Today we'll evaluate Vidrala, S.A. (BME:VID) to determine whether it could have potential as an investment idea. In particular, we'll consider its Return On Capital Employed (ROCE), as that can give us insight into how profitably the company is able to employ capital in its business.
First up, we'll look at what ROCE is and how we calculate it. Then we'll compare its ROCE to similar companies. And finally, we'll look at how its current liabilities are impacting its ROCE.
Return On Capital Employed (ROCE): What is it?
ROCE is a metric for evaluating how much pre-tax income (in percentage terms) a company earns on the capital invested in its business. In general, businesses with a higher ROCE are usually better quality. Overall, it is a valuable metric that has its flaws. Author Edwin Whiting says to be careful when comparing the ROCE of different businesses, since 'No two businesses are exactly alike.
How Do You Calculate Return On Capital Employed?
The formula for calculating the return on capital employed is:
Return on Capital Employed = Earnings Before Interest and Tax (EBIT) ÷ (Total Assets - Current Liabilities)
Or for Vidrala:
0.17 = €180m ÷ (€1.5b - €403m) (Based on the trailing twelve months to December 2019.)
So, Vidrala has an ROCE of 17%.
Is Vidrala's ROCE Good?
ROCE can be useful when making comparisons, such as between similar companies. Vidrala's ROCE appears to be substantially greater than the 11% average in the Packaging industry. I think that's good to see, since it implies the company is better than other companies at making the most of its capital. Regardless of where Vidrala sits next to its industry, its ROCE in absolute terms appears satisfactory, and this company could be worth a closer look.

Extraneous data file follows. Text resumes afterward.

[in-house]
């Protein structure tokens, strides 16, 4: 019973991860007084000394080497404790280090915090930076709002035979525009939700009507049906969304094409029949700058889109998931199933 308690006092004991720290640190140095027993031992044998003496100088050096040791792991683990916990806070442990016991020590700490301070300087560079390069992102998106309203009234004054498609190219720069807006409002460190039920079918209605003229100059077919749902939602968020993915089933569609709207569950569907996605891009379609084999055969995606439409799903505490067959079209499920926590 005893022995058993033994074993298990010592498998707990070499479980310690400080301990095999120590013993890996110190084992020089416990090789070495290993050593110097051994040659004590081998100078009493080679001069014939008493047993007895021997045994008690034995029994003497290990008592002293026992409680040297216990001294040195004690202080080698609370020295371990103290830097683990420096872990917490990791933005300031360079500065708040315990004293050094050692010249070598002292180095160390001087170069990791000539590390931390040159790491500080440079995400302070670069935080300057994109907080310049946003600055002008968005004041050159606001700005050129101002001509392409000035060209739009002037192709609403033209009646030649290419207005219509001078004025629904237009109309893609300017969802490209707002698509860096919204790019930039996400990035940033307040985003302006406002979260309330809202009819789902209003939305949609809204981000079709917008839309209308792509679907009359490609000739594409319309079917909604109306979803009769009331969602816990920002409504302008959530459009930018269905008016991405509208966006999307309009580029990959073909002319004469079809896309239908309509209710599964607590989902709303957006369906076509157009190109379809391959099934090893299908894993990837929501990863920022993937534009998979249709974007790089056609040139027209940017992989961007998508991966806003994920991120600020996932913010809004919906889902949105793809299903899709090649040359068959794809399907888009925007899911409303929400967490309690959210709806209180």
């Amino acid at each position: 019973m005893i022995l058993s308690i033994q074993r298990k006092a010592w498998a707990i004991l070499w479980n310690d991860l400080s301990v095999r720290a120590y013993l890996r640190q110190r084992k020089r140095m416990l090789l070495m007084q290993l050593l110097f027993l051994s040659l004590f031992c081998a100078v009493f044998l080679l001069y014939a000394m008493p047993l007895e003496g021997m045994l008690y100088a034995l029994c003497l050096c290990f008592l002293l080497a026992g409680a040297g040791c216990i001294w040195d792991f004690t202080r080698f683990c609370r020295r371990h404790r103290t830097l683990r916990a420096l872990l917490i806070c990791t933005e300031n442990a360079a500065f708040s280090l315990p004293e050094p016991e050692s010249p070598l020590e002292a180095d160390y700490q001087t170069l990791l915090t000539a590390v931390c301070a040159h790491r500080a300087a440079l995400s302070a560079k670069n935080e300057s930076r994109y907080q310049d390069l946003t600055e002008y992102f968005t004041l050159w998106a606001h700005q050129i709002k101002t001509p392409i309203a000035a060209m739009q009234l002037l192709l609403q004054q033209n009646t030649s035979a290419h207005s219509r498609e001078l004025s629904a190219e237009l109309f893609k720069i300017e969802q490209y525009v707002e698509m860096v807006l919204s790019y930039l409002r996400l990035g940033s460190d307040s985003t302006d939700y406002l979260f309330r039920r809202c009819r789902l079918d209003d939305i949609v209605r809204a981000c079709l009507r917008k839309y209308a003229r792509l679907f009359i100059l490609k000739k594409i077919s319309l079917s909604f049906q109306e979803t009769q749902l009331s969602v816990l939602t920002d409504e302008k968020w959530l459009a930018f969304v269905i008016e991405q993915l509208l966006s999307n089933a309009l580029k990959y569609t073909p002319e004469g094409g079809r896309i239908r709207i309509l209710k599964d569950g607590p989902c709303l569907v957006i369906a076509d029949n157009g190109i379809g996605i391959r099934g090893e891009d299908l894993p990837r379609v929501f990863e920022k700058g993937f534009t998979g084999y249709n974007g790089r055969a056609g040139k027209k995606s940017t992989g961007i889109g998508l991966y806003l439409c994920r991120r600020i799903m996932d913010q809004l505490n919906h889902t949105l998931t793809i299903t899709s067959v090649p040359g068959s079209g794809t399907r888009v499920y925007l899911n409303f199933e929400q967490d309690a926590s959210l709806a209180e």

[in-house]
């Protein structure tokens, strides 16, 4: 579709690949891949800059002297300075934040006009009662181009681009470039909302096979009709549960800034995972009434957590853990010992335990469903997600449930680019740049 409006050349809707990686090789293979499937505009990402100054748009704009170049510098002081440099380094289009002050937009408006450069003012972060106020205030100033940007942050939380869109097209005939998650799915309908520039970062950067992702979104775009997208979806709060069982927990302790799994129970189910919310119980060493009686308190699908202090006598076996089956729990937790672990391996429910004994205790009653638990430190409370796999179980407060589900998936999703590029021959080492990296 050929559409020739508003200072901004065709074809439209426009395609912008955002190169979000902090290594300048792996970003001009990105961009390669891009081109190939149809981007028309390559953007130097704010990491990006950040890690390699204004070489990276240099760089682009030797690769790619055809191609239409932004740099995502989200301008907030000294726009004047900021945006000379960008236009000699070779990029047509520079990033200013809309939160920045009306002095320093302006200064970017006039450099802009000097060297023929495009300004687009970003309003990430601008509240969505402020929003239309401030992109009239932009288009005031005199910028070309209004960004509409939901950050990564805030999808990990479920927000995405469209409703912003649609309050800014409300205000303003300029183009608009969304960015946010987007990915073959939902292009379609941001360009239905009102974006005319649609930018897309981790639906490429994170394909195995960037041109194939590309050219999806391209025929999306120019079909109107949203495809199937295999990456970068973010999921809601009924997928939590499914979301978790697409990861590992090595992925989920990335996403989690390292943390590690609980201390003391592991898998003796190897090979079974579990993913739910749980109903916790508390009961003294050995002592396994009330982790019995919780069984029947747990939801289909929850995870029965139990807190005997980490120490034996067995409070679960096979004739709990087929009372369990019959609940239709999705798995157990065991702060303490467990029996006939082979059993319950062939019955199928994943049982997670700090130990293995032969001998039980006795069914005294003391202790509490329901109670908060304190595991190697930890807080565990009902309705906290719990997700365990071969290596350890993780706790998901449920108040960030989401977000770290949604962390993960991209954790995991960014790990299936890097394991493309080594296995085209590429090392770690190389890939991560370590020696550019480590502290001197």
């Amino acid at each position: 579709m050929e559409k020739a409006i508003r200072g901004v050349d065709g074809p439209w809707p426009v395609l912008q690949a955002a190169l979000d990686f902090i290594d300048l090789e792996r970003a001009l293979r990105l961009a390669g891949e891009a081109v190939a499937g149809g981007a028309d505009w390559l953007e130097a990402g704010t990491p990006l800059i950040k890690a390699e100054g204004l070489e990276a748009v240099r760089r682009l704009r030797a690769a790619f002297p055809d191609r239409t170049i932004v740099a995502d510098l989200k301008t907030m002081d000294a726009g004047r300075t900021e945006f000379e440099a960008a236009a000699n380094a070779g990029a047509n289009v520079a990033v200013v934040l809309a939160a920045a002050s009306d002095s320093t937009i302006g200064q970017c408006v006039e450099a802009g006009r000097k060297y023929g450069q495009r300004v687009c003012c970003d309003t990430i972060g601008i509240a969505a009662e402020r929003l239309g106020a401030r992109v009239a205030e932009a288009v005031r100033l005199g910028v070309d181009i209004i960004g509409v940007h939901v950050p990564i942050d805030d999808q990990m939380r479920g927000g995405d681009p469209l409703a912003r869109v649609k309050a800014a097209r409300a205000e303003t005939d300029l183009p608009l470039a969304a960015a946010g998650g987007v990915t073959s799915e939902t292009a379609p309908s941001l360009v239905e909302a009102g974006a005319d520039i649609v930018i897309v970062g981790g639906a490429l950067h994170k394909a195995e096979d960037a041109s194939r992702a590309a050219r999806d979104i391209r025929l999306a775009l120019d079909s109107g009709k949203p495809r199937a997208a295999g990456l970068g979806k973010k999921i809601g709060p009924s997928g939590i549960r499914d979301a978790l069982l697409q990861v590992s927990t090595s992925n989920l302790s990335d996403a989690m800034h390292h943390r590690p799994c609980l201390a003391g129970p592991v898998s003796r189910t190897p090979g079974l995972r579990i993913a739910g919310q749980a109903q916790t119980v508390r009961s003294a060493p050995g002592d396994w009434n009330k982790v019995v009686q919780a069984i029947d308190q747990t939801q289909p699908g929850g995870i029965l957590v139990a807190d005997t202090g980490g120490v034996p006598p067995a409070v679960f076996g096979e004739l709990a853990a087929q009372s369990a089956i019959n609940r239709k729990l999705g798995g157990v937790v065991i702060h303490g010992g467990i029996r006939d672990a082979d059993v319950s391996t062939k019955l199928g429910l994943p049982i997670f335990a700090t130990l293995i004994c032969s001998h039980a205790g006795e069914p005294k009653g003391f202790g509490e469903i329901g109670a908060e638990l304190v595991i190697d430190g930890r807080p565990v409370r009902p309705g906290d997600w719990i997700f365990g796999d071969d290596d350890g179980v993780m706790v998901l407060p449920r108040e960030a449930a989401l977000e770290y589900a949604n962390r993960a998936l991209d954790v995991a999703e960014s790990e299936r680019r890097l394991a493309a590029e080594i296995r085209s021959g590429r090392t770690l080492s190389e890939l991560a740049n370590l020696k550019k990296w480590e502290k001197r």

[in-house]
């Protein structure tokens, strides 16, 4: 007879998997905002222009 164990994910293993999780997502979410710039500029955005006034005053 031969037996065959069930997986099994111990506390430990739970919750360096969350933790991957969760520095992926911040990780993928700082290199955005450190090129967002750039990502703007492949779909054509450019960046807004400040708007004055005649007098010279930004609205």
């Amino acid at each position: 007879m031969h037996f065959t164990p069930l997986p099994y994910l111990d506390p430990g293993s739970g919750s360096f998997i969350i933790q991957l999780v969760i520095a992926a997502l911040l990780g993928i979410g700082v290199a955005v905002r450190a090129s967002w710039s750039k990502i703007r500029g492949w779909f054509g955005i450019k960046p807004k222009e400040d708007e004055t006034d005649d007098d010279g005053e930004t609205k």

We can see that, Vidrala currently has an ROCE of 17% compared to its ROCE 3 years ago, which was 11%. This makes us think the business might be improving. You can see in the image below how Vidrala's ROCE compares to its industry. Click to see more on past growth.
Remember that this metric is backwards looking - it shows what has happened in the past, and does not accurately predict the future. Companies in cyclical industries can be difficult to understand using ROCE, as returns typically look high during boom times, and low during busts. ROCE is, after all, simply a snap shot of a single year. What happens in the future is pretty important for investors, so we have prepared a free report on analyst forecasts for Vidrala.
How Vidrala's Current Liabilities Impact Its ROCE
Short term (or current) liabilities, are things like supplier invoices, overdrafts, or tax bills that need to be paid within 12 months. The ROCE equation subtracts current liabilities from capital employed, so a company with a lot of current liabilities appears to have less capital employed, and a higher ROCE than otherwise. To check the impact of this, we calculate if a company has high current liabilities relative to its total assets.
Vidrala has total assets of €1.5b and current liabilities of €403m. Therefore its current liabilities are equivalent to approximately 28% of its total assets. A fairly low level of current liabilities is not influencing the ROCE too much.
The Bottom Line On Vidrala's ROCE
With that in mind, Vidrala's ROCE appears pretty good. There might be better investments than Vidrala out there, but you will have to work hard to find them . These promising businesses with rapidly growing earnings might be right up your alley.
If you are like me, then you will not want to miss this free list of growing companies that insiders are buying.
If you spot an error that warrants correction, please contact the editor at email@example.com. This article by Simply Wall St is general in nature. It does not constitute a recommendation to buy or sell any stock, and does not take account of your objectives, or your financial situation. Simply Wall St has no position in the stocks mentioned.
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